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HomeLithuaniaBelarus' import ban expected to affect only individual Lithuanian companies

Belarus’ import ban expected to affect only individual Lithuanian companies

Business representatives say that Belarus’ ban on a range of imports from Lithuania in retaliation for its closure of two more border checkpoints will only affect individual companies.

A spokesman for the State Border Guard Service (SBGS) notes that queues at the border with Belarus have decreased, adding that it is too early to say what impact Minsk’s move might have on traffic.

However, haulers believe that some companies will have to cease operations and that the Belarusian market will close entirely in the future.

Belarus said on Thursday that the new import ban applied to various items including food and alcohol, clothing, household appliances, car parts and construction equipment.

Economy and Innovation Minister Ausrine Armonaite says Minsk’s move “will further reduce international trade with the perpetrators of the war” in Ukraine.

“Immediately after Russia invaded Ukraine, I urged businesses to sever ties with the supporters of aggression,” Armonaite told BNS in a comment.

“Belarus’ decision to restrict imports across the border with Lithuania will further reduce international trade with the perpetrators of the war,” she added.

Marius Dubnikovas, vice-president of the Lithuanian Business Confederation, expects that the impact on the Lithuanian economy will be minimal as its trade relations with Belarus have “cooled to a minimum”.

“Some (companies) will be affected. There are still people trying to do business with Belarus and Russia. They will certainly be affected. But overall, it will not affect Lithuania’s economy,” Dubnikovas told BNS on Friday.

“Lithuania’s logistics and transport industry has long been oriented towards the West,” he said.

However, Vytautas Milenas, secretary general of Linava, the Lithuanian national road carriers’ association, says that only a small part of haulers works with Belarus, but those still operating in the neighboring market will be severely affected.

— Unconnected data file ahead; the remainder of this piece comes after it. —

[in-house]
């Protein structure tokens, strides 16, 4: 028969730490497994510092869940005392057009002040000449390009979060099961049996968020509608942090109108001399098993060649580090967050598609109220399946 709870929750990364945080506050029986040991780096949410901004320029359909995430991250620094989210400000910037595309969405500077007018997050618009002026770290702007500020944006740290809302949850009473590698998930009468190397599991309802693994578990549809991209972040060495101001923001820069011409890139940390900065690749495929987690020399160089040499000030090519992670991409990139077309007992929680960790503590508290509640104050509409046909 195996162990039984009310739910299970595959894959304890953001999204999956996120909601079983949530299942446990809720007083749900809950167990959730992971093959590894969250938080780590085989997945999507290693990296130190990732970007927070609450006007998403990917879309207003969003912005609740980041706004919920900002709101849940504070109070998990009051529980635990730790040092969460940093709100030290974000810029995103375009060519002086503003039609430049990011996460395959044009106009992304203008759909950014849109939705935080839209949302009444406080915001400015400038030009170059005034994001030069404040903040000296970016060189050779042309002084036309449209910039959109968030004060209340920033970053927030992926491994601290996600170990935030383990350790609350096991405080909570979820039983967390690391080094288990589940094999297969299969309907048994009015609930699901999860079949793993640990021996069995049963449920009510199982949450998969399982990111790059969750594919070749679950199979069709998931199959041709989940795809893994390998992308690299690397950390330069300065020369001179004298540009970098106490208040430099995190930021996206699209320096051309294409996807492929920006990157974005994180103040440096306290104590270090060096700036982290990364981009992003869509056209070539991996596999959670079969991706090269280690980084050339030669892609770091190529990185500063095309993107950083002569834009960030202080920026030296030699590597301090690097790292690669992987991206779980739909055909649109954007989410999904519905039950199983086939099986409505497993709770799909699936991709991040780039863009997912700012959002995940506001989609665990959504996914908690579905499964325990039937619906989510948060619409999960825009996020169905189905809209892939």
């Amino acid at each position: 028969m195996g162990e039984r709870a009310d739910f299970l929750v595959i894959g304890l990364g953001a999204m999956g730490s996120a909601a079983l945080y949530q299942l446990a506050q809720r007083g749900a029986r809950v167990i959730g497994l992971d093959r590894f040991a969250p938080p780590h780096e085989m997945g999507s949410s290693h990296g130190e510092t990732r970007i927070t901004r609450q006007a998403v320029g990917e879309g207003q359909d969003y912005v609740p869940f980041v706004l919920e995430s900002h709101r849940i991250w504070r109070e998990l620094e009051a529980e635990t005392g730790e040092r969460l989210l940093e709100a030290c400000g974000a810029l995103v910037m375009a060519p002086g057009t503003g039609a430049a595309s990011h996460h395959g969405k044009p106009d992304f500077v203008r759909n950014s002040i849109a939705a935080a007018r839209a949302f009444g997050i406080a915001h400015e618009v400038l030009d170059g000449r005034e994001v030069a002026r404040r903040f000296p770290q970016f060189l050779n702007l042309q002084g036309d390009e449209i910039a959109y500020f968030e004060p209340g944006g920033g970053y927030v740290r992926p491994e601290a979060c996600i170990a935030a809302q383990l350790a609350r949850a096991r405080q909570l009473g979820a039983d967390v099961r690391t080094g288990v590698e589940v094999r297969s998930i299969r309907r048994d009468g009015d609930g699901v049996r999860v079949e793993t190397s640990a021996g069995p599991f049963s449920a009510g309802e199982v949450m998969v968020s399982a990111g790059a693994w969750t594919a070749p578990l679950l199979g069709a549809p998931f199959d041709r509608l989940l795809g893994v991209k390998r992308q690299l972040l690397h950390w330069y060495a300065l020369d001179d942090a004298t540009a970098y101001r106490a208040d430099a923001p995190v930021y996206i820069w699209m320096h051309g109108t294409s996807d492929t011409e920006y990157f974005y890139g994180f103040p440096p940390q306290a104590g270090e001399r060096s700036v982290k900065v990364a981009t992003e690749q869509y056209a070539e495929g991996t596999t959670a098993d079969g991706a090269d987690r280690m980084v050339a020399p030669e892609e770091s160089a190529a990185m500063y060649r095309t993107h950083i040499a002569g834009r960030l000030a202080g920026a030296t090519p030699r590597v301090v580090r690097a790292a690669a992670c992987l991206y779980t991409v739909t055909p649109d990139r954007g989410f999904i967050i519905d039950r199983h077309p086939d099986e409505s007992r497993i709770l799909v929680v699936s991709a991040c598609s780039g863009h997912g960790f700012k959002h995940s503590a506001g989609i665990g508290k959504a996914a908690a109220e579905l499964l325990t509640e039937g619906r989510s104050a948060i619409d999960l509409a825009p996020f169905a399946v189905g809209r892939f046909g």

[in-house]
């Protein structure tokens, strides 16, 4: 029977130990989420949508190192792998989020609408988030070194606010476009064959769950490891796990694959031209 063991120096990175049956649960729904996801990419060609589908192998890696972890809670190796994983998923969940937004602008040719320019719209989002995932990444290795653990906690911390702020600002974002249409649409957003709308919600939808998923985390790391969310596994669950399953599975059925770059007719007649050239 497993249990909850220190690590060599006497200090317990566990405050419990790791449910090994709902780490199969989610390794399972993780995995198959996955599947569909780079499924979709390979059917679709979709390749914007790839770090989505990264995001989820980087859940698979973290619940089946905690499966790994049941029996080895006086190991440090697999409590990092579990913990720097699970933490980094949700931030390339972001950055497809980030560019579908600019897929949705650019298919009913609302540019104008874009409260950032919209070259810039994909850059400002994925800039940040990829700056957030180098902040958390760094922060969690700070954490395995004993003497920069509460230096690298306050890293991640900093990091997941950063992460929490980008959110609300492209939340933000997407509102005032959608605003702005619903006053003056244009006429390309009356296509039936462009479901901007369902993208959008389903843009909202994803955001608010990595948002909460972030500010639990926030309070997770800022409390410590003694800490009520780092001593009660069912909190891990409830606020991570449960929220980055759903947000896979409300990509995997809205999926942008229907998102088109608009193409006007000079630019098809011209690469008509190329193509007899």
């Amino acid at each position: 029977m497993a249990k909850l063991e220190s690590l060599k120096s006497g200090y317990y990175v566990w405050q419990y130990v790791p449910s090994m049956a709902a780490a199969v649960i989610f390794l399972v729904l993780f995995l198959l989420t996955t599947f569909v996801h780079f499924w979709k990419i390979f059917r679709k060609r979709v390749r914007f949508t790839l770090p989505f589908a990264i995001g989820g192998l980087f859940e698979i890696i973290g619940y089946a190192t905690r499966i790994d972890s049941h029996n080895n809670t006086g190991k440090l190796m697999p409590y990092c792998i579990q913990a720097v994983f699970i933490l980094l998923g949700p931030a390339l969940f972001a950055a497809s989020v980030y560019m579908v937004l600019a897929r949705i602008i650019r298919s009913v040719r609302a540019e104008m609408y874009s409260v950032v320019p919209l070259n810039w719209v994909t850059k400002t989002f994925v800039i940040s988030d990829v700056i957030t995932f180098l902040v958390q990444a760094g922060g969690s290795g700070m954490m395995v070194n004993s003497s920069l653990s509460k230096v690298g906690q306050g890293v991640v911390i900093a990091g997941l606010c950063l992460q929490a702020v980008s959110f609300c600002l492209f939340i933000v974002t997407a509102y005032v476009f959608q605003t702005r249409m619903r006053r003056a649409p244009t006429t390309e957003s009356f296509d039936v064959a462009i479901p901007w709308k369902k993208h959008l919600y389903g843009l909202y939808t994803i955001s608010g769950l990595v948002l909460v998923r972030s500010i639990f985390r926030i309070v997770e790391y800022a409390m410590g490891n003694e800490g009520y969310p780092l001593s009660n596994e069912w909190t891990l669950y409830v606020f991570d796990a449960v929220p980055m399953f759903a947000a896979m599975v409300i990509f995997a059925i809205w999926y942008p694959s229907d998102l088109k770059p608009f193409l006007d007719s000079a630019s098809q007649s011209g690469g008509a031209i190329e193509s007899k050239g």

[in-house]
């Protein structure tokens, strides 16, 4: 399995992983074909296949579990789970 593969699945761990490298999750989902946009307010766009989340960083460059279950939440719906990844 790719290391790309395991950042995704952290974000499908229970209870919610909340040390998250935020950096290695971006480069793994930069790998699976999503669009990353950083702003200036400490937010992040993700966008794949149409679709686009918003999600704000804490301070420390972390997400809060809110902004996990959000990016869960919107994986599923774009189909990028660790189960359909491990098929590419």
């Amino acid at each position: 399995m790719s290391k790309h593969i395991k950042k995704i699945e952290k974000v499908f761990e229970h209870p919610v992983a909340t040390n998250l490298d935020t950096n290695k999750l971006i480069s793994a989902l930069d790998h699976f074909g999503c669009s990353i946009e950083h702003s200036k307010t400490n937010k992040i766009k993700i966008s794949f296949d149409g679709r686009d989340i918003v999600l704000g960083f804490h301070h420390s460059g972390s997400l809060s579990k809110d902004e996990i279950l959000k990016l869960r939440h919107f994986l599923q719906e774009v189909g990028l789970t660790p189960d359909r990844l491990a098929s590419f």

According to Milenas, it is possible that the Belarusian market will close in the near future.

“Some transport companies have had years of experience working in the Eastern market, which is shrinking and I’m afraid will close altogether in the near future,” he said.

Lithuania’s official statistics show that 594 Lithuanian companies exported to Belarus in January this year. Goods worth 87.6 million euros were exported from Lithuania to Belarus, of which 1.5 percent were of Lithuanian origin. Exports to Belarus accounted for 2.8 percent of the country’s total exports.

Giedrius Misutis, the SBGS spokesman, told BNS on Friday that it was too early to say what impact the new ban might have on vehicle traffic across the border.

Belarus said on Thursday it was halting a range of imports from Lithuania in retaliation for its neighbor closing two more border checkpoints.

Citing security concerns, Lithuania closed the Lavoriskes and Raigardas checkpoints on the border with Belarus in early March, following the closure of the Sumskas and Tverecius crossings last summer.

Only two of Lithuania’s six border checkpoints with Belarus remain open – at Medininkai and Salcininkai.

Source: BNS

(Reproduction of BNS information in mass media and other websites without written consent of BNS is prohibited.)

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